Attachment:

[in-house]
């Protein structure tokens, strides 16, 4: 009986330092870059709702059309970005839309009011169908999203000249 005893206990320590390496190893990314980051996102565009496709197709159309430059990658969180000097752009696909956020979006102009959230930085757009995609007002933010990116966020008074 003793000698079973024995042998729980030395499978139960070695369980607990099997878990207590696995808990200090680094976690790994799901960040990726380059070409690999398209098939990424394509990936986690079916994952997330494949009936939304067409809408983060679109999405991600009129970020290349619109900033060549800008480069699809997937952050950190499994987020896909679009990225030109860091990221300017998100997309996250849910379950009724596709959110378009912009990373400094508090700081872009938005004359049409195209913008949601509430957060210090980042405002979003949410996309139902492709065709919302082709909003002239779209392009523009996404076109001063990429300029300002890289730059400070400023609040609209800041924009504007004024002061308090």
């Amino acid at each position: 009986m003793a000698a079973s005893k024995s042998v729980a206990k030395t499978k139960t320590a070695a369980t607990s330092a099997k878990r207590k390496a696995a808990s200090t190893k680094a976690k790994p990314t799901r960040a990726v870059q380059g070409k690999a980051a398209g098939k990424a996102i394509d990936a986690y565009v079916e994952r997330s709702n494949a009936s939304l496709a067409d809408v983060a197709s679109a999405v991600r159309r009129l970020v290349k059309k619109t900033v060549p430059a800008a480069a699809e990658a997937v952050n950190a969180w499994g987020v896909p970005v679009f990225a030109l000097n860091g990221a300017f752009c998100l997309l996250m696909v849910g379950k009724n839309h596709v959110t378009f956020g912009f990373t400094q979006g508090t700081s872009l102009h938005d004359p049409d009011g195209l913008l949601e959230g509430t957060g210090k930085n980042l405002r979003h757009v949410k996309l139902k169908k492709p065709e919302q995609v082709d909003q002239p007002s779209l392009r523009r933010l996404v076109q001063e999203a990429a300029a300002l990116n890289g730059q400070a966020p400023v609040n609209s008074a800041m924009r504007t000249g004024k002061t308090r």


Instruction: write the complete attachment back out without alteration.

[in-house]
């Protein structure tokens, strides 16, 4: 009986330092870059709702059309970005839309009011169908999203000249 005893206990320590390496190893990314980051996102565009496709197709159309430059990658969180000097752009696909956020979006102009959230930085757009995609007002933010990116966020008074 003793000698079973024995042998729980030395499978139960070695369980607990099997878990207590696995808990200090680094976690790994799901960040990726380059070409690999398209098939990424394509990936986690079916994952997330494949009936939304067409809408983060679109999405991600009129970020290349619109900033060549800008480069699809997937952050950190499994987020896909679009990225030109860091990221300017998100997309996250849910379950009724596709959110378009912009990373400094508090700081872009938005004359049409195209913008949601509430957060210090980042405002979003949410996309139902492709065709919302082709909003002239779209392009523009996404076109001063990429300029300002890289730059400070400023609040609209800041924009504007004024002061308090």
């Amino acid at each position: 009986m003793a000698a079973s005893k024995s042998v729980a206990k030395t499978k139960t320590a070695a369980t607990s330092a099997k878990r207590k390496a696995a808990s200090t190893k680094a976690k790994p990314t799901r960040a990726v870059q380059g070409k690999a980051a398209g098939k990424a996102i394509d990936a986690y565009v079916e994952r997330s709702n494949a009936s939304l496709a067409d809408v983060a197709s679109a999405v991600r159309r009129l970020v290349k059309k619109t900033v060549p430059a800008a480069a699809e990658a997937v952050n950190a969180w499994g987020v896909p970005v679009f990225a030109l000097n860091g990221a300017f752009c998100l997309l996250m696909v849910g379950k009724n839309h596709v959110t378009f956020g912009f990373t400094q979006g508090t700081s872009l102009h938005d004359p049409d009011g195209l913008l949601e959230g509430t957060g210090k930085n980042l405002r979003h757009v949410k996309l139902k169908k492709p065709e919302q995609v082709d909003q002239p007002s779209l392009r523009r933010l996404v076109q001063e999203a990429a300029a300002l990116n890289g730059q400070a966020p400023v609040n609209s008074a800041m924009r504007t000249g004024k002061t308090r």